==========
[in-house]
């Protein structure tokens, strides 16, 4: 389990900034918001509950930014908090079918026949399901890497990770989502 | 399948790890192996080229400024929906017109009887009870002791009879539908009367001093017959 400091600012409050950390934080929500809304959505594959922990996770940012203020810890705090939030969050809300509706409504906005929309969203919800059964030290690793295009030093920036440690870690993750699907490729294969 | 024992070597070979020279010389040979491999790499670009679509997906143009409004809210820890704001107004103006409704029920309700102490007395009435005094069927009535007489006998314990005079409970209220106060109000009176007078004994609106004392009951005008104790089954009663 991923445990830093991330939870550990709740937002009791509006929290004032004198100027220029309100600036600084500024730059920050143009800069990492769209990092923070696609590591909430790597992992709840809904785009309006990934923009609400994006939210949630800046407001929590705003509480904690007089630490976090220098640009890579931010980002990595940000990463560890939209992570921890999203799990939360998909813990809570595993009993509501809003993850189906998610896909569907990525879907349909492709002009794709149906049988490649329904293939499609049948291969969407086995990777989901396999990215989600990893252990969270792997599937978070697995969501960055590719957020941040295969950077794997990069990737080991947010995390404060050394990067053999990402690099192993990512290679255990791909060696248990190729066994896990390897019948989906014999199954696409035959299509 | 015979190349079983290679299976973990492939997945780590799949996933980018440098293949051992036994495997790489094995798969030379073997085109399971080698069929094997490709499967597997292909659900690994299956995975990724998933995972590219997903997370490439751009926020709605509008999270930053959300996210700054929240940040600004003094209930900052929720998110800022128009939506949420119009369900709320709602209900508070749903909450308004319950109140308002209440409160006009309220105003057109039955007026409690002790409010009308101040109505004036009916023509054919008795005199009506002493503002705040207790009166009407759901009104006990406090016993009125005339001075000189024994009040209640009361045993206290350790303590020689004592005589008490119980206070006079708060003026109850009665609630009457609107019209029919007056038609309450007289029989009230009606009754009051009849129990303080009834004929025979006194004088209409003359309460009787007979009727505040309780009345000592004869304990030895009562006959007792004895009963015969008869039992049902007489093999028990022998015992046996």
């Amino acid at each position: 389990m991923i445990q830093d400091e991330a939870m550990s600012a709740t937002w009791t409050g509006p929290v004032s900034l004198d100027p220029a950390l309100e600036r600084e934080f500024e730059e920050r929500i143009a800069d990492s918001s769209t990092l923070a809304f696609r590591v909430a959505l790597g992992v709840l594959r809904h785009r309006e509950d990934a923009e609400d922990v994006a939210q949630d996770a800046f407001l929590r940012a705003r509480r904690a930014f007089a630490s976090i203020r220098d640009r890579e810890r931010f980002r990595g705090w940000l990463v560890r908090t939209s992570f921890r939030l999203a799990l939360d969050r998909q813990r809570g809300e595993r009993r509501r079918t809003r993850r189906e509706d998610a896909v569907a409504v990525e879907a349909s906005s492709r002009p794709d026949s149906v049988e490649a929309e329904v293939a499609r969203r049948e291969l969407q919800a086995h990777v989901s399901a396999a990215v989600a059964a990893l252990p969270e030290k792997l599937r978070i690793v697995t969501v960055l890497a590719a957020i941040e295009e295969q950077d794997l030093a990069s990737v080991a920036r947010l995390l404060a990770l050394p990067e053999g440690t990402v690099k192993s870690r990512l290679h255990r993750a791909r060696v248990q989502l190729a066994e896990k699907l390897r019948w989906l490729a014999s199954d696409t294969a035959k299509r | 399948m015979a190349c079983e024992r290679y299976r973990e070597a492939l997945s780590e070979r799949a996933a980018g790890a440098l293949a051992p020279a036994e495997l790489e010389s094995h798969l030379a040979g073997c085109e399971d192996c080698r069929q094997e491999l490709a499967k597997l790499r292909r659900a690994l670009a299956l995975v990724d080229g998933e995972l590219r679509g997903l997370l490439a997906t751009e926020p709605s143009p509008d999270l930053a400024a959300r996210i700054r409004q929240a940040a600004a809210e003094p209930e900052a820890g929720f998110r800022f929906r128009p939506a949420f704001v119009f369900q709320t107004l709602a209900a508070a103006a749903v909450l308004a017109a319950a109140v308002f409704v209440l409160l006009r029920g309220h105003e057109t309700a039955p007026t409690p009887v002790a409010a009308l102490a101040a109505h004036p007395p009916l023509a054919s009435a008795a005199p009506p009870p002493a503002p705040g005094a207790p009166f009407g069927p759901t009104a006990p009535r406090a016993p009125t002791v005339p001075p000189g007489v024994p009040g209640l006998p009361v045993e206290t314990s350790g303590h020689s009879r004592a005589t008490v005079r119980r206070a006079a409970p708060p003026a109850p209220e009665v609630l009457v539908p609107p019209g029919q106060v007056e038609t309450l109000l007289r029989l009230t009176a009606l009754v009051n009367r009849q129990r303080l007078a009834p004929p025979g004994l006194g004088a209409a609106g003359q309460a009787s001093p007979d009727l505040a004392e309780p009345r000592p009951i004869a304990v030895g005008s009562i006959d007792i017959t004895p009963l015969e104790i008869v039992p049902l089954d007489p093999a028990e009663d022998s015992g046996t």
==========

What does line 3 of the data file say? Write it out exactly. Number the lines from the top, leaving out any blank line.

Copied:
């Amino acid at each position: 389990m991923i445990q830093d400091e991330a939870m550990s600012a709740t937002w009791t409050g509006p929290v004032s900034l004198d100027p220029a950390l309100e600036r600084e934080f500024e730059e920050r929500i143009a800069d990492s918001s769209t990092l923070a809304f696609r590591v909430a959505l790597g992992v709840l594959r809904h785009r309006e509950d990934a923009e609400d922990v994006a939210q949630d996770a800046f407001l929590r940012a705003r509480r904690a930014f007089a630490s976090i203020r220098d640009r890579e810890r931010f980002r990595g705090w940000l990463v560890r908090t939209s992570f921890r939030l999203a799990l939360d969050r998909q813990r809570g809300e595993r009993r509501r079918t809003r993850r189906e509706d998610a896909v569907a409504v990525e879907a349909s906005s492709r002009p794709d026949s149906v049988e490649a929309e329904v293939a499609r969203r049948e291969l969407q919800a086995h990777v989901s399901a396999a990215v989600a059964a990893l252990p969270e030290k792997l599937r978070i690793v697995t969501v960055l890497a590719a957020i941040e295009e295969q950077d794997l030093a990069s990737v080991a920036r947010l995390l404060a990770l050394p990067e053999g440690t990402v690099k192993s870690r990512l290679h255990r993750a791909r060696v248990q989502l190729a066994e896990k699907l390897r019948w989906l490729a014999s199954d696409t294969a035959k299509r | 399948m015979a190349c079983e024992r290679y299976r973990e070597a492939l997945s780590e070979r799949a996933a980018g790890a440098l293949a051992p020279a036994e495997l790489e010389s094995h798969l030379a040979g073997c085109e399971d192996c080698r069929q094997e491999l490709a499967k597997l790499r292909r659900a690994l670009a299956l995975v990724d080229g998933e995972l590219r679509g997903l997370l490439a997906t751009e926020p709605s143009p509008d999270l930053a400024a959300r996210i700054r409004q929240a940040a600004a809210e003094p209930e900052a820890g929720f998110r800022f929906r128009p939506a949420f704001v119009f369900q709320t107004l709602a209900a508070a103006a749903v909450l308004a017109a319950a109140v308002f409704v209440l409160l006009r029920g309220h105003e057109t309700a039955p007026t409690p009887v002790a409010a009308l102490a101040a109505h004036p007395p009916l023509a054919s009435a008795a005199p009506p009870p002493a503002p705040g005094a207790p009166f009407g069927p759901t009104a006990p009535r406090a016993p009125t002791v005339p001075p000189g007489v024994p009040g209640l006998p009361v045993e206290t314990s350790g303590h020689s009879r004592a005589t008490v005079r119980r206070a006079a409970p708060p003026a109850p209220e009665v609630l009457v539908p609107p019209g029919q106060v007056e038609t309450l109000l007289r029989l009230t009176a009606l009754v009051n009367r009849q129990r303080l007078a009834p004929p025979g004994l006194g004088a209409a609106g003359q309460a009787s001093p007979d009727l505040a004392e309780p009345r000592p009951i004869a304990v030895g005008s009562i006959d007792i017959t004895p009963l015969e104790i008869v039992p049902l089954d007489p093999a028990e009663d022998s015992g046996t």